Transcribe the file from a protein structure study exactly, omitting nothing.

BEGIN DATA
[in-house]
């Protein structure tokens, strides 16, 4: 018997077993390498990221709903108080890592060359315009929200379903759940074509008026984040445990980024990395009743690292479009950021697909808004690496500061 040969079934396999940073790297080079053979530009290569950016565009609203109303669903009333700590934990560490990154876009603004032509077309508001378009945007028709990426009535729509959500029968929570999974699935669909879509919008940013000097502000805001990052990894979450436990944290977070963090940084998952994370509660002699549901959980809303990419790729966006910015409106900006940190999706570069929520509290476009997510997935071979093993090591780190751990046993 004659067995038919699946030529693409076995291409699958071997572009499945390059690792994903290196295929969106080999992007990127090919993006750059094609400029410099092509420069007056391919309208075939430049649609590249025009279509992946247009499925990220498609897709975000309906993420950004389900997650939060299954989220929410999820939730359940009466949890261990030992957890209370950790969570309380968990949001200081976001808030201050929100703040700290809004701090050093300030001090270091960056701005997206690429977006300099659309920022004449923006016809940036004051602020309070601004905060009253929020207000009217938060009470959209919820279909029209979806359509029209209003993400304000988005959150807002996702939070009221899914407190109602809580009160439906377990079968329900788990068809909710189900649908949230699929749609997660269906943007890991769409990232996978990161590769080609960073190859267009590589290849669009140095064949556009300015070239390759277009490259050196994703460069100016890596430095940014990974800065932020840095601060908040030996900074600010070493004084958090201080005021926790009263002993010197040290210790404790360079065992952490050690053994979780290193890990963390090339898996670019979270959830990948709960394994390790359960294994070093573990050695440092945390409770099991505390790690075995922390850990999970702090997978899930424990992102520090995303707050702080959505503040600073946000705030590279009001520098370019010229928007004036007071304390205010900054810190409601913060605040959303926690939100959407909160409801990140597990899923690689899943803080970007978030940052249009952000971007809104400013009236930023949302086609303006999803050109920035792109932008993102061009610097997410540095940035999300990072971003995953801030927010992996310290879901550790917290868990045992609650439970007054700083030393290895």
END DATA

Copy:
[in-house]
């Protein structure tokens, strides 16, 4: 018997077993390498990221709903108080890592060359315009929200379903759940074509008026984040445990980024990395009743690292479009950021697909808004690496500061 040969079934396999940073790297080079053979530009290569950016565009609203109303669903009333700590934990560490990154876009603004032509077309508001378009945007028709990426009535729509959500029968929570999974699935669909879509919008940013000097502000805001990052990894979450436990944290977070963090940084998952994370509660002699549901959980809303990419790729966006910015409106900006940190999706570069929520509290476009997510997935071979093993090591780190751990046993 004659067995038919699946030529693409076995291409699958071997572009499945390059690792994903290196295929969106080999992007990127090919993006750059094609400029410099092509420069007056391919309208075939430049649609590249025009279509992946247009499925990220498609897709975000309906993420950004389900997650939060299954989220929410999820939730359940009466949890261990030992957890209370950790969570309380968990949001200081976001808030201050929100703040700290809004701090050093300030001090270091960056701005997206690429977006300099659309920022004449923006016809940036004051602020309070601004905060009253929020207000009217938060009470959209919820279909029209979806359509029209209003993400304000988005959150807002996702939070009221899914407190109602809580009160439906377990079968329900788990068809909710189900649908949230699929749609997660269906943007890991769409990232996978990161590769080609960073190859267009590589290849669009140095064949556009300015070239390759277009490259050196994703460069100016890596430095940014990974800065932020840095601060908040030996900074600010070493004084958090201080005021926790009263002993010197040290210790404790360079065992952490050690053994979780290193890990963390090339898996670019979270959830990948709960394994390790359960294994070093573990050695440092945390409770099991505390790690075995922390850990999970702090997978899930424990992102520090995303707050702080959505503040600073946000705030590279009001520098370019010229928007004036007071304390205010900054810190409601913060605040959303926690939100959407909160409801990140597990899923690689899943803080970007978030940052249009952000971007809104400013009236930023949302086609303006999803050109920035792109932008993102061009610097997410540095940035999300990072971003995953801030927010992996310290879901550790917290868990045992609650439970007054700083030393290895």